For example, instead of the ii chord as Dm11, we might instead use D13.

Cmaj9 / Am9 / D13 ...

Essentially, we're "borrowing" Mixolydian harmony for that modified II chord.

So once you're confident with building chord extensions from these patterns, try using them in different positions. Another example would be to use Lydian extensions (e.g. #11) in the I (tonic) position. Dmaj9 would become Dmaj9#11.

Experiment, first with the chords in their natural positions and then try them in different positions.

You're not limited to the major scale for building harmony. You can also use scales such as melodic and harmonic minor, which have their own modes and harmonic possibilities.

For example, the dominant #11 (e.g. G7#11) chord is built from lydian dominant harmony - the 4th mode of melodic minor. It's often used as an alternative to Mixolydian in the V position.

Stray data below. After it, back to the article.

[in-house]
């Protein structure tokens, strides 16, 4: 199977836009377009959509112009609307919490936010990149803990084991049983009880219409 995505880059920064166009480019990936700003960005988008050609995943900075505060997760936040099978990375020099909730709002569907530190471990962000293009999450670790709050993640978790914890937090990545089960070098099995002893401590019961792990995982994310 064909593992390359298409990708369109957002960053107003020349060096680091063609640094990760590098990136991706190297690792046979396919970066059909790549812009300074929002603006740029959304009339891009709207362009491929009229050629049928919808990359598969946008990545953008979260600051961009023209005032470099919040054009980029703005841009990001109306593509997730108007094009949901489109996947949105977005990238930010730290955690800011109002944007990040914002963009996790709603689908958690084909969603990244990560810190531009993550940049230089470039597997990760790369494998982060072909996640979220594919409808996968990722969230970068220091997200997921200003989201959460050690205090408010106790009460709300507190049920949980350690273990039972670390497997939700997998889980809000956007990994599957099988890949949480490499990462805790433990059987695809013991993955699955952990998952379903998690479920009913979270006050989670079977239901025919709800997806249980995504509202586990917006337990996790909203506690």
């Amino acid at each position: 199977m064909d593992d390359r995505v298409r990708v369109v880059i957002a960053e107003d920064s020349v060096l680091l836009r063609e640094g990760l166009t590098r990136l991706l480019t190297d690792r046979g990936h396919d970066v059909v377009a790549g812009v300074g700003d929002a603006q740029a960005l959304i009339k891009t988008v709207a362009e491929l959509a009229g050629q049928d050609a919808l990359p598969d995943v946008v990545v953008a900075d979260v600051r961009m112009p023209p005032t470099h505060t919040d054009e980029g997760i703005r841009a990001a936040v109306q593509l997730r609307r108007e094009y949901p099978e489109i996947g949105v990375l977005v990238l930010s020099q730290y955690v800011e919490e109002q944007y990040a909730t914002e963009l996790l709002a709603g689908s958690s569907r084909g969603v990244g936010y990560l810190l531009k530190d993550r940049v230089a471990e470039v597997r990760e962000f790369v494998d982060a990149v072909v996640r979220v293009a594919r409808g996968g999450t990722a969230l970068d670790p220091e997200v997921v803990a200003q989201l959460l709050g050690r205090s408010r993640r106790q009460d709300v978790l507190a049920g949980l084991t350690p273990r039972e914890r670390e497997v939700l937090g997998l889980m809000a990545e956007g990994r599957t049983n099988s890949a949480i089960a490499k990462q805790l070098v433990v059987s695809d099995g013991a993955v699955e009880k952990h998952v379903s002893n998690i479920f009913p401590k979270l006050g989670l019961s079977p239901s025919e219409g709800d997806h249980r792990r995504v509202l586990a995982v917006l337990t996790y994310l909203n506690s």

Plenty to work on (though it should be fun and hugely rewarding!). Any questions, use the comments link below. Cheers.

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Few suggestions
By: Mark

The information is very useful. I will learn a lot. Thanks for answering my questions. But please provide fingerings for different voicing of extended and altered chords, that will be a great help. thanks a lot fretjam.com! :)

Synonyms Chords
By: Anonymous

While i'm playing chords, i learned something: other inverted chords is synonyms to different voicing of another chords. for example:
* Cmaj13/E is the same as E7sus4
* Dm9/F is the same as Fmaj7
* Am9/C is the same as Cmaj7
* Dm9/C is the same as F/C
* Dm13/F is the same as Fmaj7#11
* Gadd6/E is the same as Emin7